There are remarkable essays, for example, on the Protestant reformers and Our Lady, on the making of the Book of Common Prayer, the (Catholic) genius William Byrd and the (eventually rather tragic) career of Richard Hooker. There is a masterly review of writings on the English Reformation, including positive appreciations of Hilaire Belloc, the Redemptorist Fr Thomas Edward Bridgett and Philip Hughes’s bold trilogy; and a fascinating account of how the 17th-century Irish Protestant firebrand (psychopath?) Robert Ware produced blatant forgeries to promote his cause.
Some of these essays are a bit heavy going, but MacCulloch has a gift for explaining complicated things simply. He can also produce the arresting new insight: for example, that Thomas Cromwell may have indeed have been a “sacramentary”, as his enemies claimed, ie one who denied any Real Presence, and was thus more radical than was Cranmer at the time. Or how the Polish ex-priest-turned-Protestant Jan Łaski did much to drive forward the English Reformation. Or how remarkable was the survival – unique in Protestant lands – of our cathedrals with their full array of deans and canons, organs, choirs and closes, and how their liturgy and hymnody contributed to the rise of Anglicanism. . . .
One reason that Catholics don't like the label Roman Catholics is that it ignores the diversity of the Catholic Church. It forgets about the other Latin Rites, for example, and displays compete ignorance of Eastern Rite Catholics. The error that Scarisbrick is highlighting in MacCulloch's statements about the Eucharist is that our doctrine is that the Real Presence of Jesus in the Eucharist is Sacramental, not physical (corporal or corporeal). It's stated clearly in the Catechism of the Catholic Church, so MacCulloch has a ready resource for accuracy.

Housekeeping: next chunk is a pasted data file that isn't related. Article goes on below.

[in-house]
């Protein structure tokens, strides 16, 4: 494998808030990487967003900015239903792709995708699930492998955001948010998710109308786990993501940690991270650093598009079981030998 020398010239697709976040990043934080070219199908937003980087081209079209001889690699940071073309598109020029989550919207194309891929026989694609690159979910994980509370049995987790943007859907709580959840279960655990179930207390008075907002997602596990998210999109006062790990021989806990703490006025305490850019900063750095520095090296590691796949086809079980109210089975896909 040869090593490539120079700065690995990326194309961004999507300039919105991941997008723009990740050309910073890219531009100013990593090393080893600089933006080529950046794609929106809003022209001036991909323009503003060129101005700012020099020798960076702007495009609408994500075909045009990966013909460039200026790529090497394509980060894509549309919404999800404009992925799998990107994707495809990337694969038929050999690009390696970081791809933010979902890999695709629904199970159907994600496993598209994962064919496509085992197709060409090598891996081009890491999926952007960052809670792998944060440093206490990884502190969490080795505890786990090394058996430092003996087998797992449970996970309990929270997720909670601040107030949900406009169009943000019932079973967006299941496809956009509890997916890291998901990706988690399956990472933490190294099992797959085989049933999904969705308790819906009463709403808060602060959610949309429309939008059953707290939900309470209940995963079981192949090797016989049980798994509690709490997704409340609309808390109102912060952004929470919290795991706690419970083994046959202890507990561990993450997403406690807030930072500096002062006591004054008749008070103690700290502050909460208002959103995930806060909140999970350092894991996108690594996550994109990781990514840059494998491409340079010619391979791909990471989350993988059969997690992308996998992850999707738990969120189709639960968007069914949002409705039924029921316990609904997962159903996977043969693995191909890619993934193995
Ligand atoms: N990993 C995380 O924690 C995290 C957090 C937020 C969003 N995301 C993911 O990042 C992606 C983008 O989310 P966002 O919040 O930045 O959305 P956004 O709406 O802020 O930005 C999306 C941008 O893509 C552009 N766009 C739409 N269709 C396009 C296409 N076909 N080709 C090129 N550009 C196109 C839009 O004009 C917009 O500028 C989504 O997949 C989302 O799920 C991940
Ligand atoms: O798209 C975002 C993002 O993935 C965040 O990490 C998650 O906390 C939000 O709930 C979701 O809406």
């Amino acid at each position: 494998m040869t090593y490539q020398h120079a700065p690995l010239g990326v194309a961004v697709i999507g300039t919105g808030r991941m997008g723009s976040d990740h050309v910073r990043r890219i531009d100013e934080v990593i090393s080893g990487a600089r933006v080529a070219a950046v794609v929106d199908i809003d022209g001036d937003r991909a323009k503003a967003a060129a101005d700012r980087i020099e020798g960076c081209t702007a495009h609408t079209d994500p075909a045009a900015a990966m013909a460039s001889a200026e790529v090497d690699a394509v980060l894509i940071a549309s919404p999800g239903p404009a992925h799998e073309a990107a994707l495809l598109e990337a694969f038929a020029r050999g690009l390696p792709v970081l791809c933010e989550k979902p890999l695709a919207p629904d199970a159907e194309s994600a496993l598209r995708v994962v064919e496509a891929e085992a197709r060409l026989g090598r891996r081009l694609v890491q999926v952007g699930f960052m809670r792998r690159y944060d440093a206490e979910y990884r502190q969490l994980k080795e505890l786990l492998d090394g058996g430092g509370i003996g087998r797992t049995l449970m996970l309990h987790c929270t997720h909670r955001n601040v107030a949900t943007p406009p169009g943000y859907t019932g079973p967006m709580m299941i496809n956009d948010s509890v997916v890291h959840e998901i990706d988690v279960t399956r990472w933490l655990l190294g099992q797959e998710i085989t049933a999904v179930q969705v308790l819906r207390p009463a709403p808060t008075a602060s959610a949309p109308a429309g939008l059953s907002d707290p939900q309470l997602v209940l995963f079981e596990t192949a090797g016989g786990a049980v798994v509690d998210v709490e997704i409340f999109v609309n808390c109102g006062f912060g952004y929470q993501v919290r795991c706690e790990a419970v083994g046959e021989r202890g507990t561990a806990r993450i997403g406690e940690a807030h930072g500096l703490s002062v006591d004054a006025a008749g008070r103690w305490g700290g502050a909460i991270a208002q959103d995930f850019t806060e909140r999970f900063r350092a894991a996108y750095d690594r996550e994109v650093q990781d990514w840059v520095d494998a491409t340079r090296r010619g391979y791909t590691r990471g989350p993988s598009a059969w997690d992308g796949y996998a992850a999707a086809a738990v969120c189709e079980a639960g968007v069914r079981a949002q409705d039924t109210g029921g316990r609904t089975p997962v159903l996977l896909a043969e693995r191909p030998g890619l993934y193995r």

The cover illustrated above is the U.K. edition, which is out now. The U.S. edition, with a different subtitle, is due out in August. According to OUP-USA:
The Reformation may have launched a social revolution, MacCulloch argues, but it was not caused by social and economic forces, or even by a secular idea like nationalism; it sprang from a big idea about death, salvation, and the afterlife. This idea - that salvation was entirely in God's hands and there was nothing humans could do to alter his decision - ended the Catholic Church's monopoly in Europe and altered the trajectory of the entire future of the West.
By turns passionate, funny, meditative, and subversive, All Things Made New takes readers onto fascinating new ground, exploring the original conflicts of the Reformation and cutting through prejudices that continue to distort popular conceptions of a religious divide still with us after five centuries. This monumental work, from one of the most distinguished scholars of Christianity writing today, explores the ways in which historians have told the tale of the Reformation, why their interpretations have changed so dramatically over time, and ultimately, how the contested legacy of this revolution continues to impact the world today.